The path of revolutionary Internationalism: Şehîd Ronahî

Heval Ronahî, Andrea Wolf, was murdered by the Turkish state on 23 October 1998 together with 23 of her comrades in Catak.

Heval Ronahî, Andrea Wolf, was murdered by the Turkish state on the 23rd of October 1998 together with 23  of her comrades in Catak, Northern Kurdistan. Ronahî was a German revolutionary that had joined the PKK movement. In 1996, she stayed at the Academy of Şehîd Mahsum Korkmaz in Damascus with Rêber Apo (Abdullah Öcalan). Learning from him, she gained a perspective on internationalism and the revolution in Europe as well as on the freedom of the Kurdish people. Here Heval Ronahi gave her promise  to follow and deepen the revolutionary path. Afterwards, she went to the free mountains of Kurdistan and took her place as a member of the free women's army YAJK in the war against the occupiers of Kurdish soil. 24 years ago today, she gave her soul to the revolution in the mountains of Botan and became immortal.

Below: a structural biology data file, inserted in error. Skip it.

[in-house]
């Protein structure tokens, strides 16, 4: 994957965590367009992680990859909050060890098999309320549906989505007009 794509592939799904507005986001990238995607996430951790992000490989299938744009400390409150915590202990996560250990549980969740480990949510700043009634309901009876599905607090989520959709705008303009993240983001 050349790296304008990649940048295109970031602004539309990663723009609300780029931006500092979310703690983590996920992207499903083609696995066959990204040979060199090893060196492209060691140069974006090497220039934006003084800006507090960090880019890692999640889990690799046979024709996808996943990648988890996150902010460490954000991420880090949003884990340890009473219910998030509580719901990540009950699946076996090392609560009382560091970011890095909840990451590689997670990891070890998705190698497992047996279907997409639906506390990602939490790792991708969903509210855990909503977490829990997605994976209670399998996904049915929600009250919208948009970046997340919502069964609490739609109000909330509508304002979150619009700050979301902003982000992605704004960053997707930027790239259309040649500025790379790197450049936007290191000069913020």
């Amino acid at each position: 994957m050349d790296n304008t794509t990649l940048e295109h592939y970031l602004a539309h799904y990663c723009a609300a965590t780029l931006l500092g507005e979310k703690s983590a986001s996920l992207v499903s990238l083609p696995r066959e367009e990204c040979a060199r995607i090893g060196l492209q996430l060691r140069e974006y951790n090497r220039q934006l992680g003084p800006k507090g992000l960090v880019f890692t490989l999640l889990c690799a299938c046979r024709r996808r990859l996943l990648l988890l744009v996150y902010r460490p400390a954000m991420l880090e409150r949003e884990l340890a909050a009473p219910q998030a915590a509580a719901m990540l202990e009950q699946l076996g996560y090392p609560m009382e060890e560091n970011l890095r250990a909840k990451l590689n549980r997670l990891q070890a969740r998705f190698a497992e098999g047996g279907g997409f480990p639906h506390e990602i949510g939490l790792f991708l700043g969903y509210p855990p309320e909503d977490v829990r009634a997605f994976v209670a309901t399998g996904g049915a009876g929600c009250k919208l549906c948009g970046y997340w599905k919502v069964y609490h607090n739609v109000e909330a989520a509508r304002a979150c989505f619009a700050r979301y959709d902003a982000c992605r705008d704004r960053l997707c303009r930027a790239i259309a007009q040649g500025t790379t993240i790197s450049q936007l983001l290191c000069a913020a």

The revolutionary Andrea Wolf,  Şehîd Ronahî, was born in 1965 in Munich, Germany. From her youth onwards, she and her brother participated in the anti-system youth movement. As punks, they didnt accept capitalism, fascism and racism and carried out actions against the police, fascists and ecological disastrous construction projects. In 1981 she was arrested and spent months in prison, which  motivated her to struggle even harder.  Şehîd Ronahî took part in the radical feminist movement and organized many actions, both legal and illegal. In this time the so called autonomous movement, which Heval Ronahî was a part of, was very strong among the youth in Germany. In the 80‘s she participated in significant ecological and anti-capitalist struggles. She and her group participated in the protest to stop the atomic power plant in Wackersdorf and also in the protest against the enlargement of the airport in Frankfurt (Startbahn West). In Frankfurt she also built women‘s structures, they occupied houses and built revolutionary feminist centers. She always recognized the importance of the mentality of self-defence and trained in martial arts – from the cities in Germany to the mountains of Kurdistan she would teach Karate to her comrades. While she was participating in revolutionary organizations, agents of the German secret service were in her very close surroundings three times.